The end of the British occupation of southern Iraq was accompanied with the usual pomp and circumstance.
Plaques to brave troops were unveiled while the politicians who took us into this war declared it a “noble deed”.
It was anything but. The troops were sent into Iraq on the lie that Saddam Hussein had weapons of mass destruction capable of hitting Britain in 45 minutes.
They were kept there on a lie – that they were holding back the tide of extremism and building democracy.
And now they are being withdrawn on another lie – that it is a “job well done” and the country is in a better state now it was before.
Worst of all is the claim that, despite the illegal occupation, the Iraqis appreciate the professionalism of the British army.
The harsh truth is that George Bush and Tony Blair’s war was not worth the life of a single soldier or any of the hundreds of thousands of Iraqis who perished. Instead of bringing peace the war has left a trail of destruction, misery and uncertainty.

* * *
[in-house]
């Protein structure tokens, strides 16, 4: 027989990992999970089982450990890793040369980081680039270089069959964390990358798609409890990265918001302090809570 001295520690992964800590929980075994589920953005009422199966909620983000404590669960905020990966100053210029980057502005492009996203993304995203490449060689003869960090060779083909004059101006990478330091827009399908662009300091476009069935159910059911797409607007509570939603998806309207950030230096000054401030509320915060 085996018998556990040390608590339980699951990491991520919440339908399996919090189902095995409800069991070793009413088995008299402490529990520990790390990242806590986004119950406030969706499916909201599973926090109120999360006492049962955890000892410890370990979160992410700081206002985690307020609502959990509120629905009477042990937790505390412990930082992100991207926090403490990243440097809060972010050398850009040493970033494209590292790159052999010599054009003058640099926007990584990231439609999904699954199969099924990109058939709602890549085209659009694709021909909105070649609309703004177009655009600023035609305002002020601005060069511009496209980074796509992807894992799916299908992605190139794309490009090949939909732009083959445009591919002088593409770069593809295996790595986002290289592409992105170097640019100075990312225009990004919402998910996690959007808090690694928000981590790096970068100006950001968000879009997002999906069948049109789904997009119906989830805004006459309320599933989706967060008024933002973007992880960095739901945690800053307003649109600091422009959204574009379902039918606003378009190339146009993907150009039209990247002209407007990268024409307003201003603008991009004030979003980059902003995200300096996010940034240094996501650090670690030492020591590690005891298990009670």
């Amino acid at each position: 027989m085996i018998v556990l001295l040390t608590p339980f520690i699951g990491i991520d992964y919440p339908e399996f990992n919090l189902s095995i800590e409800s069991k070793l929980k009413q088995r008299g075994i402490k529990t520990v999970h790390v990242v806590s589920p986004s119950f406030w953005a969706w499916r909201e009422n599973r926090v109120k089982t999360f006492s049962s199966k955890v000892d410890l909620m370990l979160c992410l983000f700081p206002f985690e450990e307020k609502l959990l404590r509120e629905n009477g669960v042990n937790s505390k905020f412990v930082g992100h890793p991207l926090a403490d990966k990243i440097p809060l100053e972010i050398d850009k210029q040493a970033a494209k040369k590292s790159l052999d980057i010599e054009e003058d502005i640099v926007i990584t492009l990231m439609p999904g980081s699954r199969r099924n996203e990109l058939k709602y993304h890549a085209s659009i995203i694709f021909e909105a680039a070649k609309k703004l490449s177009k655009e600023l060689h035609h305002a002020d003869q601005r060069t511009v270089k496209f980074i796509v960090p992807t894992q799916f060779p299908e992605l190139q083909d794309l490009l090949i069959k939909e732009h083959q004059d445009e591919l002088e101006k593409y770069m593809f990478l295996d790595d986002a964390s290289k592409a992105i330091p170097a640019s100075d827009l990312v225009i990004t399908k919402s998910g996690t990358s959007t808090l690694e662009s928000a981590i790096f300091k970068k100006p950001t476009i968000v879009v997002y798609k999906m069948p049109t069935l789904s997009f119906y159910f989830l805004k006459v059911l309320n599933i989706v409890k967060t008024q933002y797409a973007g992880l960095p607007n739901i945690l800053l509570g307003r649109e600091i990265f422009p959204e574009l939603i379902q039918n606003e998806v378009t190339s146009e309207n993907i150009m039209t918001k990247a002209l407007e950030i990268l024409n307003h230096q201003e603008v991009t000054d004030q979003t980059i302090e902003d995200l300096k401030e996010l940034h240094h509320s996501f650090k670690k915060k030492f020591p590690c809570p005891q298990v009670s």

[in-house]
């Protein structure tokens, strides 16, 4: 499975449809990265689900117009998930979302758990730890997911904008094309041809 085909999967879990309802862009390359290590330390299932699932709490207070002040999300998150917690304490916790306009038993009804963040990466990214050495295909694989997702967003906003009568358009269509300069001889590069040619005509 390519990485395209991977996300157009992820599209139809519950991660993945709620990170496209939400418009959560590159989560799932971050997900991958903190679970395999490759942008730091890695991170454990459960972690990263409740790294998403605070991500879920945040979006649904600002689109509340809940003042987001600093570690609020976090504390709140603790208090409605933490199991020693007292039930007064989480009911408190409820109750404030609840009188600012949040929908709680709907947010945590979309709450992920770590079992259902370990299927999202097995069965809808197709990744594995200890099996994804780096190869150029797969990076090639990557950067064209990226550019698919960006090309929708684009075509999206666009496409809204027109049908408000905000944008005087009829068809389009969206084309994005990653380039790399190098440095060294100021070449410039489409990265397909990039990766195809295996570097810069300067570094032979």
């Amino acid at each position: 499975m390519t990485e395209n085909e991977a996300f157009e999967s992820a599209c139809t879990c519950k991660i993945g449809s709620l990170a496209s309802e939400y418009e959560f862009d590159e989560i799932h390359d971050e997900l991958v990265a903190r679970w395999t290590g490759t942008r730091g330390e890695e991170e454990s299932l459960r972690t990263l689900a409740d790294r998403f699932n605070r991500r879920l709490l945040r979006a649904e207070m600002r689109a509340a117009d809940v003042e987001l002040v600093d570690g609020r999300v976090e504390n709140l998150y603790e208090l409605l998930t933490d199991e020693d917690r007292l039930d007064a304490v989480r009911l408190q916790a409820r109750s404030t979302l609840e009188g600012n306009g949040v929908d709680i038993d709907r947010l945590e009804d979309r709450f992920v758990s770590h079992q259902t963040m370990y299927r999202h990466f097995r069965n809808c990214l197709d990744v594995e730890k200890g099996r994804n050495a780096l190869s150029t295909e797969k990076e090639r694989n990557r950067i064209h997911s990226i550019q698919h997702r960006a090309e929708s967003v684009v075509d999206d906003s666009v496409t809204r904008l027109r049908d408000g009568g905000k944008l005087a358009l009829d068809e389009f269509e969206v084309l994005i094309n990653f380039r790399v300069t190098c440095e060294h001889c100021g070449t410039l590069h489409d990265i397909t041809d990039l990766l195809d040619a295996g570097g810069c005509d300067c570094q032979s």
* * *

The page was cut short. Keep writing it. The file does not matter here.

The British occupation was mired in scandal. Stories of torture, summary executions, the shooting of civilians and mass roundups are still emerging.
Far from the “withdrawal” marking the end of the occupation, Britain has simply handed its bases over to the US army.
Iraq is still not independent, democratic or secure. The invasion has created a region that will continue to be the centre of instability and war for years to come.